Every year we hear discussion about the so called 'January Effect'. Simply applying the results of the S&P500 in the first month of each year to foreshadow the remainder of the year. The thought is 'as goes January, so goes the year'.
This would make sense as economic policy is often discussed and released early in the new year. Changes to agendas, new directions and more recently - economic stimulus packages - are released to both the press and American public.
Market psychology is also a key component. If 'perception is reality', this pattern may be self-fulfilling to a certain degree. In 2008, investors could have taken shelter after a January haircut of 6.1% led to an annual decrease of 38%.
Since 1972, this barometer has been correct 92% of the time. Pretty remarkable. In post Presidential election years, it has been right 12 of 14 times - an 86% accuracy rating. So, while the expression may have some naysayers, it does seem to have statistical validity.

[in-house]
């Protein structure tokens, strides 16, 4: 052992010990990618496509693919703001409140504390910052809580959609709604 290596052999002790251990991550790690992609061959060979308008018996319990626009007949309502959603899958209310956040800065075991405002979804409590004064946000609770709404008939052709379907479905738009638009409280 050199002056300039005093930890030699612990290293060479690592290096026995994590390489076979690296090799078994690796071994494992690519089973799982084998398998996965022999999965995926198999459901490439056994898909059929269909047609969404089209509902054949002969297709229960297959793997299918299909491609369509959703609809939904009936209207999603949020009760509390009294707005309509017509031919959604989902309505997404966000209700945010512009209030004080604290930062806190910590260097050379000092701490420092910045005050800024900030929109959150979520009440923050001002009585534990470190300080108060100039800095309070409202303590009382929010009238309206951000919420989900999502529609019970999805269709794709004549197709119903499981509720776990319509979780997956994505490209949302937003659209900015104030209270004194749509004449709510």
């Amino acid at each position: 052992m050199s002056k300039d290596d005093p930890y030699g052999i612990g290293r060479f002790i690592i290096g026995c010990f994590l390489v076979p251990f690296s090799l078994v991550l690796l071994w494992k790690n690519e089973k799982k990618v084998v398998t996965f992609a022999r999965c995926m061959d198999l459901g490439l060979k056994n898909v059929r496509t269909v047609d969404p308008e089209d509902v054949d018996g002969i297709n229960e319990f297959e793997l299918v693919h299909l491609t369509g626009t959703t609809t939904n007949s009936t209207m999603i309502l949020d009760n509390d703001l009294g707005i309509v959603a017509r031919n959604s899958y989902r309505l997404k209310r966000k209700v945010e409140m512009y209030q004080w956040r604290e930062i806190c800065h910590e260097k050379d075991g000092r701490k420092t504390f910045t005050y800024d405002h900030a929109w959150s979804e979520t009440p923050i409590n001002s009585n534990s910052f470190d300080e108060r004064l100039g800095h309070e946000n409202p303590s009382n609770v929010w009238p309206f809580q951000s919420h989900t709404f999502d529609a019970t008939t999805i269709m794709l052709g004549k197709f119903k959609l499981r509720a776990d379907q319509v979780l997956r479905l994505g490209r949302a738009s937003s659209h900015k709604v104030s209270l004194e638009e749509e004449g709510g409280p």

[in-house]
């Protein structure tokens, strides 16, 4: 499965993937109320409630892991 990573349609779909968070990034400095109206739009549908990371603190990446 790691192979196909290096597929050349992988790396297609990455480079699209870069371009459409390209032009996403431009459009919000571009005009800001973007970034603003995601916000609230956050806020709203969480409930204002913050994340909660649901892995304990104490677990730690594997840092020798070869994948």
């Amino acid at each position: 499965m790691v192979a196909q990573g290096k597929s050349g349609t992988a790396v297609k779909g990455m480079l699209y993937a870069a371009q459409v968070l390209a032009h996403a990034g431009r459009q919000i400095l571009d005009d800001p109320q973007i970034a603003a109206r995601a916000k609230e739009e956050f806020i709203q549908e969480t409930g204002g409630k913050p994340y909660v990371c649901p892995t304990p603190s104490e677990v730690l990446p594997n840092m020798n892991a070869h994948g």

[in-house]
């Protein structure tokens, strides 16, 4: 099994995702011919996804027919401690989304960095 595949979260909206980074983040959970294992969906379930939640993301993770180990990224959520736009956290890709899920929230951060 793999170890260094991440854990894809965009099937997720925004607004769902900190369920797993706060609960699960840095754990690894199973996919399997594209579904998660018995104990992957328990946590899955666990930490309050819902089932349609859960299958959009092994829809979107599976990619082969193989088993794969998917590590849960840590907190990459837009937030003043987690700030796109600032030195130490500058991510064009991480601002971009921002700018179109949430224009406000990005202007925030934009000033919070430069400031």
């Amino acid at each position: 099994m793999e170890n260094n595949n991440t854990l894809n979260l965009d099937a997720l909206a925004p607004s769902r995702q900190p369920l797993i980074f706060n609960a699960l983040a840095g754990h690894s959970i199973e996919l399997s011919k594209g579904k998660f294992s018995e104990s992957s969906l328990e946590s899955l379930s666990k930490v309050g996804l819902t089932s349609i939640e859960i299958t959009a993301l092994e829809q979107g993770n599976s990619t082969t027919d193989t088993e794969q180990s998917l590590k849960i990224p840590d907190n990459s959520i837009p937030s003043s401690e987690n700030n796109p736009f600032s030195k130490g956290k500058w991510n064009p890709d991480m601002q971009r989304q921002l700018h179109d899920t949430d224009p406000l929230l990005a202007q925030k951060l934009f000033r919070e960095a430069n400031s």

A more abbreviated version of this phenomena has emerged in recent years and pertains to the first five trading days of the S&P500. This may seem somewhat abbreviated, but the statistics are compelling as well. The last 35 up years for the first five trading days were followed by annual gains in 30 years with annualized returns of 13.7%. This translates to an 85.7% accuracy rating. The five exceptions were 1994 and four years related to war activity.
As the month of January isn't complete, we do not have a figure to look at as of yet. Through January 12, 2009 though, the S&P500 has decreased 3.5%. The first five days trading statistic though was positive 0.7%.
Statistics courtesy of Stock Trader's Almanac
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